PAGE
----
On Historical Parallels
We treat historical parallels as fodder for forecasting.
But it's generally more useful to think of them as fuel for generating meaning and ideas than predictions.
Foretelling the future is nearly impossible as it is. Adding historical analogies into the mix doesn't improve one's odds.
Consider the varieties of predictions based on similarities of America and ancient Rome.
At the founding, the comparisons generally had a positive color. Like the Roman republic, the American one would expand and revolutionize the world. The founders were aware of darker lessons from Roman history too: republics can be lost.
Today, the pronouncements are pessimistic, often predicting American decline because it shares a feature or two with the decline of Rome (or declines of Rome). Like the explanations of Rome's declines, the features are numerous. Candidates include increasing political violence, rise in deadlock factions, wealth inequality, imperial overstretch, loss of virtue, elite overproduction, and so on.
For example, here's a warning from Edward Watts referencing Appian's (questionable) account of election violence:
We need to condemn more clearly the insurrectionists' actions, to identify and punish all the perpetrators, and to remove the instigators from our public life. If we cannot do that, sedition, insurrection, and political violence threaten to become the most potent political tools in the America of the 2020s—just as they did in the Rome of the 90s B.C.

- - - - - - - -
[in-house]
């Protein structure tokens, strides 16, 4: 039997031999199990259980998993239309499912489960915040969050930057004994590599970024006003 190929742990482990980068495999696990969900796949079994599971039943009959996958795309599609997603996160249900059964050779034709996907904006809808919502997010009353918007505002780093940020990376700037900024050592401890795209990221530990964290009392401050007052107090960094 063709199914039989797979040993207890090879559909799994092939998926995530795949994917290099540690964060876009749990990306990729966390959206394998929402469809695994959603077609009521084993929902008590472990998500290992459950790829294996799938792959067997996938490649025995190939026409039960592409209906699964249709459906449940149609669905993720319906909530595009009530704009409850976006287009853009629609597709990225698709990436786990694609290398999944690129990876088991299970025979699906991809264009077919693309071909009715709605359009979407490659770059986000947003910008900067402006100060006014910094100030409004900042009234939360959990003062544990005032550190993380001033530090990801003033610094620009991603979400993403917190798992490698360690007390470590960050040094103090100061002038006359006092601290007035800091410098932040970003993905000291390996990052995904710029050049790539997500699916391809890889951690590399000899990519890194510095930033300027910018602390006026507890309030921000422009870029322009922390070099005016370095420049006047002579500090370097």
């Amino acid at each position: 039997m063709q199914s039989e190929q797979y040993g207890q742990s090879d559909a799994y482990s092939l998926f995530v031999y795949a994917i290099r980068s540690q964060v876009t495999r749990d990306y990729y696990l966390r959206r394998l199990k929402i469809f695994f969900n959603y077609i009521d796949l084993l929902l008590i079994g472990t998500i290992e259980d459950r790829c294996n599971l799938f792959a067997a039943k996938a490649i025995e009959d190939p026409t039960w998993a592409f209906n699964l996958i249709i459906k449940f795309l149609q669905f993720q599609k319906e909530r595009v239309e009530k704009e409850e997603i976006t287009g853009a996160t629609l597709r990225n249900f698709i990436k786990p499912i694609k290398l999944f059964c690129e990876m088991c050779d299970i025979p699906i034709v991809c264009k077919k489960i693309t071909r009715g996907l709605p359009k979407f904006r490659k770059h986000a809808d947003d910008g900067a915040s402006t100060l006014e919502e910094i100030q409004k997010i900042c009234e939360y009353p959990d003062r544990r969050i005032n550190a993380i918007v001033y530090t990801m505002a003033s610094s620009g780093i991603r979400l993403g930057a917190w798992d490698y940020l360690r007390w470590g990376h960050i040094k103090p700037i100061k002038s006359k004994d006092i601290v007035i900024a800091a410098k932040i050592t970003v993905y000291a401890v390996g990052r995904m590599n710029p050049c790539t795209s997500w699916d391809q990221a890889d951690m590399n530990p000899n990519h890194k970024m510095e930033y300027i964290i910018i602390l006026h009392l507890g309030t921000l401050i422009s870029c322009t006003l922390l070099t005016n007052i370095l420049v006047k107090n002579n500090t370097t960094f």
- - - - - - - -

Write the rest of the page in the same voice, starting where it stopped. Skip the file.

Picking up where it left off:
The point about the current moment is right, but it's not clear how much additional force it gets from referencing an election where one candidate murdered another. There's American political violence, and then there's Roman political violence – the first may be more expensive, but the latter was more deadly.
Consider another warning, given in 2007, by the former Comptroller General of the United States David Walker:
The Roman Republic fell for many reasons, but three reasons are worth remembering: declining moral values and political civility at home, an overconfident and overextended military in foreign lands, and fiscal irresponsibility by the central government. Sound familiar? In my view, it's time to learn from history and take steps to ensure the American Republic is the first to stand the test of time.
These comparisons don't have precise character.
One could sharpen them by constructing predictions. Good predictions have clear success criteria (like the dollar will fall to X by Y). Predicting "decline" is nearly unfalsifiable. Forecasting a rise in political violence is more precise. That's a measurable phenomenon, but ideally, one would say more. A prediction like: "Protests will cause an excess of $125 million of damage in 2021" is clear.
As predictions become more precise, the differences between historical periods become more salient. In America, we're predicting the political movements of a larger, richer, and more liberal body politic. America is the pinnacle of a WEIRD society: western, educated, industrialized, rich, and democratic. At times, Rome approached democracy but otherwise is radically different.
Vaclav Smil expresses the gulf of the differences in his helpful, Why America Is Not The New Rome: